An α particle-emitting nanodrug that is a potent and specific antitumor agent and also prompts significant remodeling of local immunity in the tumor microenvironment (TME) has been developed and may impact the treatment of melanoma. Biocompatible ultrasmall fluorescent core-shell silica nanoparticles (C' dots, diameter ∼6.0 nm) have been engineered to target the melanocortin-1 receptor expressed on melanoma through α melanocyte-stimulating hormone peptides attached to the C' dot surface. Actinium-225 is also bound to the nanoparticle to deliver a densely ionizing dose of high-energy α particles to cancer. Nanodrug pharmacokinetic properties are optimal for targeted radionuclide therapy as they exhibit rapid blood clearance, tumor-specific accumulation, minimal off-target localization, and renal elimination. Potent and specific tumor control, arising from the α particles, was observed in a syngeneic animal model of melanoma. Surprisingly, the C' dot component of this drug initiates a favorable pseudopathogenic response in the TME generating distinct changes in the fractions of naive and activated CD8 T cells, Th1 and regulatory T cells, immature dendritic cells, monocytes, MΦ and M1 macrophages, and activated natural killer cells. Concomitant upregulation of the inflammatory cytokine genome and adaptive immune pathways each describes a macrophage-initiated pseudoresponse to a viral-shaped pathogen. This study suggests that therapeutic α-particle irradiation of melanoma using ultrasmall functionalized core-shell silica nanoparticles potently kills tumor cells, and at the same time initiates a distinct immune response in the TME.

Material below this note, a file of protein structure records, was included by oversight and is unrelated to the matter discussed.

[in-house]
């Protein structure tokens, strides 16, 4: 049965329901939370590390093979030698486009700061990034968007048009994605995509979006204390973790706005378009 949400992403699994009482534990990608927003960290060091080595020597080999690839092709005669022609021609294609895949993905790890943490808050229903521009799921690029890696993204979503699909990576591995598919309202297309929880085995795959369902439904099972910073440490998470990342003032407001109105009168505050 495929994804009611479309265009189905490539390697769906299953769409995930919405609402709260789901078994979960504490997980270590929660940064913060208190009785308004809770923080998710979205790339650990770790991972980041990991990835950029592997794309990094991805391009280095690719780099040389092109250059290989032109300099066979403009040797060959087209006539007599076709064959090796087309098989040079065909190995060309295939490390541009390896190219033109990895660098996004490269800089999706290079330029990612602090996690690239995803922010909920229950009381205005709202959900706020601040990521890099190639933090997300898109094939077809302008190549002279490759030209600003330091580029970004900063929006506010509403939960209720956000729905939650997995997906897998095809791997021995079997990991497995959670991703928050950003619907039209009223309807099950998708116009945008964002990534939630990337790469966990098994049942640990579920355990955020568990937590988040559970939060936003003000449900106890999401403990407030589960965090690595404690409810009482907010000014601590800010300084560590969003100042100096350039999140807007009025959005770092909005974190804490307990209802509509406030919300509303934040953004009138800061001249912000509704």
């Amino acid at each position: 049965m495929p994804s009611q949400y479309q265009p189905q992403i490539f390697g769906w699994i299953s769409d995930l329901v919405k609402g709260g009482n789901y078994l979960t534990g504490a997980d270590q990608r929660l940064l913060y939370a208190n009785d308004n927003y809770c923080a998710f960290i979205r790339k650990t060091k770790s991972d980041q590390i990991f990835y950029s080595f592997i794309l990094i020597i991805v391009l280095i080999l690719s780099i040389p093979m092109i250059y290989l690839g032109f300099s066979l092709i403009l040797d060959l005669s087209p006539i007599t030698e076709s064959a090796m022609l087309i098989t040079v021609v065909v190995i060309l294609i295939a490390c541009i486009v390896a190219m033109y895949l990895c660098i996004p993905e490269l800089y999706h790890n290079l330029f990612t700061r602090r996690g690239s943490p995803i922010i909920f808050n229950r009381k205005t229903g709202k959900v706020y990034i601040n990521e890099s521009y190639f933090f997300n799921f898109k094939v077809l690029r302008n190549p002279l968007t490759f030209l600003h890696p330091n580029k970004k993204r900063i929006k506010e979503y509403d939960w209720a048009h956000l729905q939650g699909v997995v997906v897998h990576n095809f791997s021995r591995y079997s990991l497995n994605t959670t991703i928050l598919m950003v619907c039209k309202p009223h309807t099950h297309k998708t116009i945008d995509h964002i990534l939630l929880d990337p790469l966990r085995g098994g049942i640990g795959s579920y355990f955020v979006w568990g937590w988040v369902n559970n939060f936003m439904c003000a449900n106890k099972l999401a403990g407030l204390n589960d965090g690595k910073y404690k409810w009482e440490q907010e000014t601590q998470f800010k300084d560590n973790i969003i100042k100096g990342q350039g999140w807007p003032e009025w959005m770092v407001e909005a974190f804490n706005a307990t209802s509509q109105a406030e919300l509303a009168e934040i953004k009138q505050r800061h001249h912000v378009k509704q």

Keywords: Actinium-225; C′ dot; T cell; immunotherapy; macrophage; melanoma; natural killer cell; pseudopathogen; tumor microenvironment; ultrasmall silica nanoparticles; α particle.